Case Study
FinTech

Streamlining tax-filing with intelligent document OCR and Machine Learning

Highlights

We partnered with a fast-growing digital tax preparation and financial information platform allowing consumers to prepare tax returns approved by tax professionals and securely access information seamlessly. By implementing machine learning tasks like intelligent document Optical Character Recognition (OCR), we were able to establish a streamlined process for consumers and serve as a source of valuable client insights for professionals in the financial industry.

Success Metrics


  • Event-driven architecture allows for to ingestion over 100,000 documents per hour and run OCR at 10,000 documents per hour
  • Human in the loop data verification and automation to save time to ingest, verify, and parse data, down from 3 hours to just 15 minutes
  • End-to-end deployment of new OCR tax parsers under 10 minutes
  • Real-time data quality assessment in place

Industry
FinTech
Headquarters
Unites States

Challenge

It is no secret that tax documents come in a variety of formats and levels of quality. When managing a high volume of variable tax documents, there is a risk of process failure due to non-standardized formats. The challenge was to develop a production pipeline that would process a high volume of files, extracting with accuracy through accurate ML models, and monitor the entire process end-to-end. Careful consideration would be taken to manage the asynchronous processes required to upload tax documents, perform data cleansing, process with OCR, categorize and store.

The challenge faced was not only a data challenge, but a human workflow challenge. In working with the client team, to avoid silos, the structure of the project team consisting of  data science & engineering would need to be revised to meet frequent milestones and touchpoints. The risk of silos, slows down the ability to move models to production, deliver on a solid MLOps process and ultimately solve the business project goals

Solution

As a standard, we start all Machine Learning projects with a review of the data. We first review the existing MLOps process, including an exploratory data analysis, a review of engineering and data science teams, and current cloud infrastructure required to host the ML pipelines.

An exploratory data analysis was conducted to understand data sources, model requirements, and associated features. The AI parsers for tax documents were tested for defects and limitations. In addition, we scored document quality and reviewed the available document parsers in the market. Since no out-of-the-box solution existed, a decision was taken to use multiple document parsers where a custom solution was built for a mixture of document formats, aggregating multiple tax files into a single document.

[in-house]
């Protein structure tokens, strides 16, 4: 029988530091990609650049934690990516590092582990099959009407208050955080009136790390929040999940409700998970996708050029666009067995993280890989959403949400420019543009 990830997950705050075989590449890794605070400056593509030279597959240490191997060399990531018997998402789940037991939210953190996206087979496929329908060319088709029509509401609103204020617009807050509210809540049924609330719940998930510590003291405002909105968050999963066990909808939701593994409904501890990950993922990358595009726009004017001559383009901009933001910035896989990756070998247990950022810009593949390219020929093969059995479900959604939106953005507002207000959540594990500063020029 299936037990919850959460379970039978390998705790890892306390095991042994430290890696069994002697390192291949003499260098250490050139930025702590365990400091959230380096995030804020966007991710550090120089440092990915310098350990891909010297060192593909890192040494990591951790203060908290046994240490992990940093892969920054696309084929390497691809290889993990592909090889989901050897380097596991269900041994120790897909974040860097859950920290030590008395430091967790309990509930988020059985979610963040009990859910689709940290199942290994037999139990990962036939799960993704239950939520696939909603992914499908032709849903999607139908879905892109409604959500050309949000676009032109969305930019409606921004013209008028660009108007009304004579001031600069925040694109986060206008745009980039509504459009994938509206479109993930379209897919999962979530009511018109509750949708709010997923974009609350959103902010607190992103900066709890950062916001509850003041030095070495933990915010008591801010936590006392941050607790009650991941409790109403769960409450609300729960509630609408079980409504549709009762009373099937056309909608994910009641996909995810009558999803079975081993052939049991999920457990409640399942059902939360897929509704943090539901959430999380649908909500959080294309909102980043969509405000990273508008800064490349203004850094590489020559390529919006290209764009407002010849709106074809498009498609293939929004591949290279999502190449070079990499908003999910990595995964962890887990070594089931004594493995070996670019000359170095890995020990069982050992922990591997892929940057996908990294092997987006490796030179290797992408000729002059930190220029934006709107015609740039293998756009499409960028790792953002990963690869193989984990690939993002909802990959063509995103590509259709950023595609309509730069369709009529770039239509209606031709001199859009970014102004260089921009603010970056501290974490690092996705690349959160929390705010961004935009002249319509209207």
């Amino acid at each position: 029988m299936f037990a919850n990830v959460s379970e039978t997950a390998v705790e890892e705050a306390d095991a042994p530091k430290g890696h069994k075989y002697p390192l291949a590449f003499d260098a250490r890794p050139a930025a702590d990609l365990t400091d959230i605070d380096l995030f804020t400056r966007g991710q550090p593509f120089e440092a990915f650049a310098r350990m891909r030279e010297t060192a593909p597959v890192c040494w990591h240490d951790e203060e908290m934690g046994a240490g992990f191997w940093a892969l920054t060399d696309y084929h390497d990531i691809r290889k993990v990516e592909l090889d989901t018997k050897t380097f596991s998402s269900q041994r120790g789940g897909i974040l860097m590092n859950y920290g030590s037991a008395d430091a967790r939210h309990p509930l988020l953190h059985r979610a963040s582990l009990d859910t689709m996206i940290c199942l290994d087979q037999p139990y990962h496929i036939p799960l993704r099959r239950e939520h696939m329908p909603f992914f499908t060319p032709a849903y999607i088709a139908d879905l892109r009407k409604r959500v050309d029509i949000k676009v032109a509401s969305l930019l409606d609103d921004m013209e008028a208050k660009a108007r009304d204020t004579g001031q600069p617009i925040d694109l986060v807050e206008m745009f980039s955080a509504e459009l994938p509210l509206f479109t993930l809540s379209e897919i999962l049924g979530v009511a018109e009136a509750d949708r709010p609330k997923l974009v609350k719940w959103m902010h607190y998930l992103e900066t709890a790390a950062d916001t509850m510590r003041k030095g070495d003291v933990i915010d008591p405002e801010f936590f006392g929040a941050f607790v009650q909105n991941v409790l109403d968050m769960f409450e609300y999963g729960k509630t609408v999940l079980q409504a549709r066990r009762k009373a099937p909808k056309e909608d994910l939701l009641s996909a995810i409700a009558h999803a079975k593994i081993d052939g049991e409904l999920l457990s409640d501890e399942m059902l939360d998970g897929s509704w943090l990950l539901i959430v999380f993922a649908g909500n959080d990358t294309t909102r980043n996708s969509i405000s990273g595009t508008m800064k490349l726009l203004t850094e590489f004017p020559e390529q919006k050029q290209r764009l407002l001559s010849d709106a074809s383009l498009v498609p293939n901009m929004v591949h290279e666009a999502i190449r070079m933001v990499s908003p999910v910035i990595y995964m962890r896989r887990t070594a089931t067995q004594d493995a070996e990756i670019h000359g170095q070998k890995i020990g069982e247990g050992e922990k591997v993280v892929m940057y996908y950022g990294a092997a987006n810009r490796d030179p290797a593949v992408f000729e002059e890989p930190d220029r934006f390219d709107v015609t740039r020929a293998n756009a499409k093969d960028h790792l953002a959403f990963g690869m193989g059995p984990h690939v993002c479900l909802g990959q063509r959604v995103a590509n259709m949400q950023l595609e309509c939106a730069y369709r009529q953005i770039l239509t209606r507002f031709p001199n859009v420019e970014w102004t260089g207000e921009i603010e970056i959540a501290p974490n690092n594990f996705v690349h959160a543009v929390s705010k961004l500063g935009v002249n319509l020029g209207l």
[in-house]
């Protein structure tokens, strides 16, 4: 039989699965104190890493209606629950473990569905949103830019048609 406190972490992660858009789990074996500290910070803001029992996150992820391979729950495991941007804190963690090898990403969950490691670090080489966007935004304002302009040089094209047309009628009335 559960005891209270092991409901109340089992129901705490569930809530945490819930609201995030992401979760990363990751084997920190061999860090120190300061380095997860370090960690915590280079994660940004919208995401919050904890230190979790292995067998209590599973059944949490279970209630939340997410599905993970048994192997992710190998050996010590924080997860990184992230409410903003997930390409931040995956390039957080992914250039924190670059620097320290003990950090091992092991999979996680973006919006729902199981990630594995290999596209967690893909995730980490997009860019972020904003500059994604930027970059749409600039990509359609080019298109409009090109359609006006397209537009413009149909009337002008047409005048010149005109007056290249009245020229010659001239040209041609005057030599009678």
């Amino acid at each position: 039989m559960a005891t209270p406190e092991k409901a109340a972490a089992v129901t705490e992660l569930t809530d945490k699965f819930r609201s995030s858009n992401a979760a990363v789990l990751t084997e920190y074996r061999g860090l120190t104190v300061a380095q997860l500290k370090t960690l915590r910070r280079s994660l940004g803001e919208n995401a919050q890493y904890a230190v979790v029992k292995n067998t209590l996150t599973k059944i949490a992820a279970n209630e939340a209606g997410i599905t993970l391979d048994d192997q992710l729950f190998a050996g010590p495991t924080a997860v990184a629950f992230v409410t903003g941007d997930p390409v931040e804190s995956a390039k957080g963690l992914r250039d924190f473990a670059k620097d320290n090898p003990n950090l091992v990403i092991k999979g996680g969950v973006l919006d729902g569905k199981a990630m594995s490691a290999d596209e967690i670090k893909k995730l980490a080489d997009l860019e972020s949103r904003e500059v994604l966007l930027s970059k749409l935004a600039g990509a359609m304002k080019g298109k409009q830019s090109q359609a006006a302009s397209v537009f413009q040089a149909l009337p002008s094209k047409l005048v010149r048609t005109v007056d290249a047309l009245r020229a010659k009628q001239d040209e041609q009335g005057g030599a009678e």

We designed and implemented a streaming data architecture, where new docs would be streamed into BigQuery and share data lake insights with financial partners with security and access control safeguards. During parsing, we applied data scrubbing, anonymized the data, and access control controls.

From a process standpoint, we initiated two work streams for each project team, with an emphasis on frequent touch points.  The Data Science team lead the OCR process to extract valuable data from various document types using existing and newly built parsers, processing for image and data quality, cleaning, and organization of data. In parallel, the engineering team was building MLOps architecture to upload, process, and store the extracted data. The new system was a series of asynchronous workloads that ran through custom data pipelines, boasting a reliable process, ability to learn from models and advanced monitoring to managing failures.

Results

The result was a newly formed data warehouse and data lake, ready to receive and store processed documents, with streamlined updates and access control. Data Loss prevention and network security safeguards were also implemented on a row-level to ensure anonymized data to share with partners and the ML application. Models could now be built atop of a clean warehoused data set.

The CTO and leadership wanted to see things in production, so our goal was to put things into production, not keeping models in staging and test environments. With the new working structure in place, leadership was confident that future advances to the models would not run into the risk of siloed experiments but as a cross-functional unit,  as each team now played a role in managing the cloud infrastructure and deploying production ML workloads.

The new process has future-proofed ML capabilities with a unified data lake to help to ensure the application can take advantage of BigQuery ML with segmentation models, efficiency metrics, reduced time in ops, silhouette scores. The customer driven applications can now pull from the data lake to power platform service. This was the path to commercialize the consumer facing product.

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